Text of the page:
José Ortega y Gasset (May 9, 1883 - October 18, 1955) was a Spanish philosopher and humanist who greatly influenced the cultural and literary renaissance of Spain in the twentieth century. He was a professor at the University of Madrid and founder of several publications, including the magazine Revista de Occidente, which promoted translation of and commentary upon the key figures and tendencies in contemporary philosophy. One of Ortega’s best-known works, The Revolt of the Masses (1930), described the rise to power and action of the “masses” in society, while tracing the genesis of the “mass-man” and analyzing his constitution. Ortega was critical of the primitivism and barbarism which he perceived in the “mass-man,” and recommended that social leadership should be placed in the hands of a minority of intellectually cultivated and independent-minded individuals.
As part of his own “project of life,” Ortega acted on his convictions, resigning his post as professor at the University of Madrid in protest against the military dictatorship of Primo de Rivera; becoming a Republican when he felt that the monarchy could no longer hold Spain together; and going into voluntary exile during the Spanish Civil War rather than align himself with Franco.
José Ortega y Gasset' was born in Madrid, Spain on May 9, 1883. Ortega was first schooled by the Jesuit Fathers of San Estanislao in Miraflores del Palo, Málaga (1891-1897). He attended the University of Deusto, Bilbao (1897-1898) and the Faculty of Philosophy and Letters at the Complutense University of Madrid (1898-1904), receiving a doctorate in philosophy. From 1905 to 1907, he continued his studies in Germany at Leipzig, Nuremberg, Cologne, Berlin and, above all Marburg. At Marburg, he was influenced by the neo-Kantianism of Hermann Cohen and Paul Natorp, among others. In 1908 he founded the journal Faro.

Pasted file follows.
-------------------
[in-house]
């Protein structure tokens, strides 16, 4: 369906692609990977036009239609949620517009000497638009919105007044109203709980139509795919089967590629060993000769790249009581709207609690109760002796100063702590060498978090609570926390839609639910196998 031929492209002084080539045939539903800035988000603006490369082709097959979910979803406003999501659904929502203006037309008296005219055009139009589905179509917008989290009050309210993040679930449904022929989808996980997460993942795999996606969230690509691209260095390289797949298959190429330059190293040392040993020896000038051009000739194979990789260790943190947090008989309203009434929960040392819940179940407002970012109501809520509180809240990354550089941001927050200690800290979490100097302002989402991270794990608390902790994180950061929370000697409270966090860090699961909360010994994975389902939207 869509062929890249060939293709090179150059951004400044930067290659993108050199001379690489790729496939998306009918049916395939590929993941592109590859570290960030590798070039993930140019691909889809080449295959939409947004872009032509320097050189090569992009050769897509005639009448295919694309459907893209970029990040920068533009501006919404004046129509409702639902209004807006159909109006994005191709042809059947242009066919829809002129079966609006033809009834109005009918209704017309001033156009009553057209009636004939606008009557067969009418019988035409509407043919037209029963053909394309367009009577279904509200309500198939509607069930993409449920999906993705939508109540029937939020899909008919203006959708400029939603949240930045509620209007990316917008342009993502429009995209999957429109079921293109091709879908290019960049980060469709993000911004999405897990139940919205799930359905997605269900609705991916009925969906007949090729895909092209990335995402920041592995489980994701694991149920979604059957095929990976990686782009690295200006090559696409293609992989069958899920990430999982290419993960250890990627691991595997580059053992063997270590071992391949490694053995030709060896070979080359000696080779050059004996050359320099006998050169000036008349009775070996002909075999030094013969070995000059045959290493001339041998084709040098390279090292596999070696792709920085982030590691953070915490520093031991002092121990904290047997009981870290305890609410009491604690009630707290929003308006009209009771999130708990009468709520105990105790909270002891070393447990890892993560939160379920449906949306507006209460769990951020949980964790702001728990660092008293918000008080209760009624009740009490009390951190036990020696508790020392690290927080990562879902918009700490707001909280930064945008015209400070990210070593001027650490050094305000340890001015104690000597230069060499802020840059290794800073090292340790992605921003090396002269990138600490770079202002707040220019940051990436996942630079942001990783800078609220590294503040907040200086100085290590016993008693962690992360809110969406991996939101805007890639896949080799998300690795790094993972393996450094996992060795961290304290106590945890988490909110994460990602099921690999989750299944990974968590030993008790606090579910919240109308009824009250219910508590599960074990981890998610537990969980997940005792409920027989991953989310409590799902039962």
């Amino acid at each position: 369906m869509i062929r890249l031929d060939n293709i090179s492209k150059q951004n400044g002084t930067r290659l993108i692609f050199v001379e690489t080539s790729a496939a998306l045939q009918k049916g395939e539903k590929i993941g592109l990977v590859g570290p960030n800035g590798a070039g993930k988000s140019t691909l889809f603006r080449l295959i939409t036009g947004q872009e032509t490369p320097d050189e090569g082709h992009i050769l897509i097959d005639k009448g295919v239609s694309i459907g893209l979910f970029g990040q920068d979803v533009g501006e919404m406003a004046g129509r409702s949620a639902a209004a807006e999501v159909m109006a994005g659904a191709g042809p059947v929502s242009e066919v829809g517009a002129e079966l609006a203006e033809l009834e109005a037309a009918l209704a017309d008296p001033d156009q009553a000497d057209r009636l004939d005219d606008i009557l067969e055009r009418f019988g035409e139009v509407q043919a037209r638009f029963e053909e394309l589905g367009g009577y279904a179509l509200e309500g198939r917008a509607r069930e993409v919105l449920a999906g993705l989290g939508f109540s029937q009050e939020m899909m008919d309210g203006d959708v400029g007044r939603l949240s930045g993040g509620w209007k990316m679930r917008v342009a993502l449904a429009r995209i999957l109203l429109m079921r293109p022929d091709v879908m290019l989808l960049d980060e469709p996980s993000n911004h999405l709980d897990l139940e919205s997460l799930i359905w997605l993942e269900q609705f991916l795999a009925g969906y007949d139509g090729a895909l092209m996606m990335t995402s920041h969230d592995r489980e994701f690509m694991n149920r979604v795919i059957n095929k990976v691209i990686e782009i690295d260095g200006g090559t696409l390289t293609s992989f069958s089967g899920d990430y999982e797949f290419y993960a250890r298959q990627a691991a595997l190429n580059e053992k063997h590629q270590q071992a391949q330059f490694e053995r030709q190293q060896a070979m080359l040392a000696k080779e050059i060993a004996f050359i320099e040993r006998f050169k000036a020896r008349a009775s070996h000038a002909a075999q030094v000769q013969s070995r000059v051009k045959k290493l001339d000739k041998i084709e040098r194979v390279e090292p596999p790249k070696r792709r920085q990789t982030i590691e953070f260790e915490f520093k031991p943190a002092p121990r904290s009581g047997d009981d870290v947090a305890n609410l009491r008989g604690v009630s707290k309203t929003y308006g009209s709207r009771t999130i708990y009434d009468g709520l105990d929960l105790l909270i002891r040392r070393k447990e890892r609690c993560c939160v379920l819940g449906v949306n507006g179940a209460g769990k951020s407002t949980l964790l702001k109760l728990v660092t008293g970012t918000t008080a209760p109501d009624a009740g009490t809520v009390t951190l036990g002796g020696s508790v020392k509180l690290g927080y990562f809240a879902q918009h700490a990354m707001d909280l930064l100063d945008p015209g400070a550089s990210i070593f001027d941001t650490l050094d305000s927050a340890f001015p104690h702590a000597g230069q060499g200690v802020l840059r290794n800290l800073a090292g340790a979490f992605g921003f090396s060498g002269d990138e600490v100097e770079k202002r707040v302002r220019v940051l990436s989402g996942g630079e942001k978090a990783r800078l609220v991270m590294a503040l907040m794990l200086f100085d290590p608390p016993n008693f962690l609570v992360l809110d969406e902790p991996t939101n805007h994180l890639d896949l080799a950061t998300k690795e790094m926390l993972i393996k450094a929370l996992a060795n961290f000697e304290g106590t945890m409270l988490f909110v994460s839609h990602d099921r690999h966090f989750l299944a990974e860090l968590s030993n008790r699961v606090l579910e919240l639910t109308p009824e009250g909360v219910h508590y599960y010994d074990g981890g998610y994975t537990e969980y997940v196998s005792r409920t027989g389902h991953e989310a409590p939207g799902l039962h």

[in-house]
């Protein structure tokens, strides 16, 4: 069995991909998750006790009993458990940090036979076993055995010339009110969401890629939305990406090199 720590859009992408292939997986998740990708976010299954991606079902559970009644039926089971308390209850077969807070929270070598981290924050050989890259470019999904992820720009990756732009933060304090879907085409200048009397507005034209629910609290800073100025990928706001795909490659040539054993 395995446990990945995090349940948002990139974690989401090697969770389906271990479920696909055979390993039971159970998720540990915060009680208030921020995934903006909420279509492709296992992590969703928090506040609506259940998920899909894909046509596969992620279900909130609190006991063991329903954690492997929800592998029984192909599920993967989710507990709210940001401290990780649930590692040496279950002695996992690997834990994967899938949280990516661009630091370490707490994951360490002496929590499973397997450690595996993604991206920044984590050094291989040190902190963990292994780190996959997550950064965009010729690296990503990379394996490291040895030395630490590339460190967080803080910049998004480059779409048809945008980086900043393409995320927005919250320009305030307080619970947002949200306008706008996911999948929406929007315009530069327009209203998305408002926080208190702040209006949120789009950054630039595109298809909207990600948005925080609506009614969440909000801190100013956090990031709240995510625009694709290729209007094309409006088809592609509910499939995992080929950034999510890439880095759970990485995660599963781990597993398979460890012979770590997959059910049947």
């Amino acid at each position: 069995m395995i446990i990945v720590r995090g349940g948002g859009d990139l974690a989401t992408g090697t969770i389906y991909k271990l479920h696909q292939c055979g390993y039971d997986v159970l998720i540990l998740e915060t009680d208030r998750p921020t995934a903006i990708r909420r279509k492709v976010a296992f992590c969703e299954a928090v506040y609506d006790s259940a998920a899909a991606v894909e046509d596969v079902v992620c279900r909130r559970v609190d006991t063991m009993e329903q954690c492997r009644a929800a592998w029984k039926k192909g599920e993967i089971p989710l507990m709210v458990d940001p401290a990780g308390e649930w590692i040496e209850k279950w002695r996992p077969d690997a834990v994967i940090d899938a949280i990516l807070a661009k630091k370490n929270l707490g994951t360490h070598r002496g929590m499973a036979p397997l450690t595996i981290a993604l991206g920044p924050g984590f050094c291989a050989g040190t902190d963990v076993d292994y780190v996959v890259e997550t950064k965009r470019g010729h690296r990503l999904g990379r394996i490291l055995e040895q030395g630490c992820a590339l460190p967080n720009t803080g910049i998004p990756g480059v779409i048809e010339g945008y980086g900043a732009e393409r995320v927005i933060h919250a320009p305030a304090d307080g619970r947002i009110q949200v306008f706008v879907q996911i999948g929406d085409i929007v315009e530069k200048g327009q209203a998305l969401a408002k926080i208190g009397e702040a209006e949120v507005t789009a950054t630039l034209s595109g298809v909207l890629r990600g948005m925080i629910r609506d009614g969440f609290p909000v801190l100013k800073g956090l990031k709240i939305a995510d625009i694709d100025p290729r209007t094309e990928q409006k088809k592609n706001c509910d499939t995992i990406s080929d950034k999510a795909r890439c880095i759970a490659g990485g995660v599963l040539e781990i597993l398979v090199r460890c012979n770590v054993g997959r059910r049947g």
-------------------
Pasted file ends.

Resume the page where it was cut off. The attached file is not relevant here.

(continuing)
Upon his return to Spain (1909) Ortega was named numerary professor of Psychology, Logic and Ethics at the Escuela Superior del Magisterio de Madrid, and in October 1910 he was granted the Chair (Cátedra) in Metaphysics of the Complutense University, empty since the death of Nicolás Salmerón. Ortega married Rosa Spottorno Topete in 1910; they had three children. In 1914 Ortega was elected to the Royal Spanish Academy of Moral and Political Sciences.
Ortega shared his generation’s preoccupation with the problems of Spain, and in 1915 he founded the periodical España. In 1917 he became a co-founder and contributor to the newspaper El Sol, where he published as a series of essays his two principal works: España invertebrada (Invertebrate Spain); and La rebelión de las masas (The Revolt of the Masses), which made him internationally famous. He founded the Revista de Occidente in 1923, remaining its director until 1936. This publication promoted translation of and commentary upon the most important figures and tendencies in contemporary philosophy, including Oswald Spengler, Johan Huizinga, Edmund Husserl, Georg Simmel, Jakob von Uexküll, Heinz Heimsoeth, Franz Brentano, Hans Driesch, Ernst Müller, Alexander Pfänder, and Bertrand Russell.
Ortega was a cofounder of the League of Political Education, and with Ramón Pérez de Ayala and Gregorio Marañón, he founded Group at the Service of the Republic in 1931. A political liberal, Ortega resigned his post as professor in protest against the military dictatorship of Primo de Rivera (1923-1930). He grew convinced that the monarchy could no longer unite the Spaniards, and became a Republican. After the fall of Rivera and the abdication of King Alfonso XIII, Ortega sat in the constituent assembly of the Second Republic from 1931 to 1932, and he was deputy for the province of León and Civil Governor of Madrid. After one year as an elected representative to the parliament, Ortega, disillusioned, withdrew from politics and remained silent about Spanish politics for the rest of his life. During the Spanish Civil War (1936-1939), he was a voluntary exile in Europe and Argentina, and in 1941 he became Professor of Philosophy at the University of San Marcos, Lima. At the end of World War II he returned to Spain and founded the Institute of Humanities in Madrid in 1948, but it closed after two years because of lack of support. He lectured frequently in Germany, Switzerland, and the United States. Ortega died in Madrid on October 18, 1955.